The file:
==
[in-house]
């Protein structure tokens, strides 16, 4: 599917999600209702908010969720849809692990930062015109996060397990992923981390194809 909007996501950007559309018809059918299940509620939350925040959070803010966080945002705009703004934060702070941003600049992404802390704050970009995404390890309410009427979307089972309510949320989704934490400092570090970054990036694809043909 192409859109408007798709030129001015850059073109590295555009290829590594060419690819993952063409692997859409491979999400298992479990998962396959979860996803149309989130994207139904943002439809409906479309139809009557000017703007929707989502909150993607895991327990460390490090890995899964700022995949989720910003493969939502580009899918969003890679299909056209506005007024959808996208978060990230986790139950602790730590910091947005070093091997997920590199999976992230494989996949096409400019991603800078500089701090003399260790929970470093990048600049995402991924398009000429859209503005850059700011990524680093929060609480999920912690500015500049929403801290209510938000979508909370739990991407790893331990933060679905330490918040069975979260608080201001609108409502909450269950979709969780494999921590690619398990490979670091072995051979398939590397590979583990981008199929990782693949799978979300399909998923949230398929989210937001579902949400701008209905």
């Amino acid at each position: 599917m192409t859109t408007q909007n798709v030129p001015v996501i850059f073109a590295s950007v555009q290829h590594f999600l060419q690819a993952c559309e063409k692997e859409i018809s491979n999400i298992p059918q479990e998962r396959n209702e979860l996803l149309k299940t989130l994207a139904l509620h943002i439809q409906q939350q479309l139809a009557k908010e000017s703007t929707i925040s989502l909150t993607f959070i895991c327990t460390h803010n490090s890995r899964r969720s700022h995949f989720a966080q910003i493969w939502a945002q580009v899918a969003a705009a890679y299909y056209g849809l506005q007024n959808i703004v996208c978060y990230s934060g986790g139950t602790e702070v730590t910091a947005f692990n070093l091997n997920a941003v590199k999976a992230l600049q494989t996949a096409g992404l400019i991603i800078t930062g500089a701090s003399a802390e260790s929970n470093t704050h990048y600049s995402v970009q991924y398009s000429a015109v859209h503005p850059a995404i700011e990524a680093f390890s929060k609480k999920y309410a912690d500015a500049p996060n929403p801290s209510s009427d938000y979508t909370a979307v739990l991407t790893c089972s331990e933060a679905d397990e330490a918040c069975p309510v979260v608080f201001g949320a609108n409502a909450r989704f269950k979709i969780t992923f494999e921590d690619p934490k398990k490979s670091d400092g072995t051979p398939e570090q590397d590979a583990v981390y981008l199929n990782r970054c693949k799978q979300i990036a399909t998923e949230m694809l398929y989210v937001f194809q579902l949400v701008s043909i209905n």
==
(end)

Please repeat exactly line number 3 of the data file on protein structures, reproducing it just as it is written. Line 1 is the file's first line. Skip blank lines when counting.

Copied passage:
């Amino acid at each position: 599917m192409t859109t408007q909007n798709v030129p001015v996501i850059f073109a590295s950007v555009q290829h590594f999600l060419q690819a993952c559309e063409k692997e859409i018809s491979n999400i298992p059918q479990e998962r396959n209702e979860l996803l149309k299940t989130l994207a139904l509620h943002i439809q409906q939350q479309l139809a009557k908010e000017s703007t929707i925040s989502l909150t993607f959070i895991c327990t460390h803010n490090s890995r899964r969720s700022h995949f989720a966080q910003i493969w939502a945002q580009v899918a969003a705009a890679y299909y056209g849809l506005q007024n959808i703004v996208c978060y990230s934060g986790g139950t602790e702070v730590t910091a947005f692990n070093l091997n997920a941003v590199k999976a992230l600049q494989t996949a096409g992404l400019i991603i800078t930062g500089a701090s003399a802390e260790s929970n470093t704050h990048y600049s995402v970009q991924y398009s000429a015109v859209h503005p850059a995404i700011e990524a680093f390890s929060k609480k999920y309410a912690d500015a500049p996060n929403p801290s209510s009427d938000y979508t909370a979307v739990l991407t790893c089972s331990e933060a679905d397990e330490a918040c069975p309510v979260v608080f201001g949320a609108n409502a909450r989704f269950k979709i969780t992923f494999e921590d690619p934490k398990k490979s670091d400092g072995t051979p398939e570090q590397d590979a583990v981390y981008l199929n990782r970054c693949k799978q979300i990036a399909t998923e949230m694809l398929y989210v937001f194809q579902l949400v701008s043909i209905n």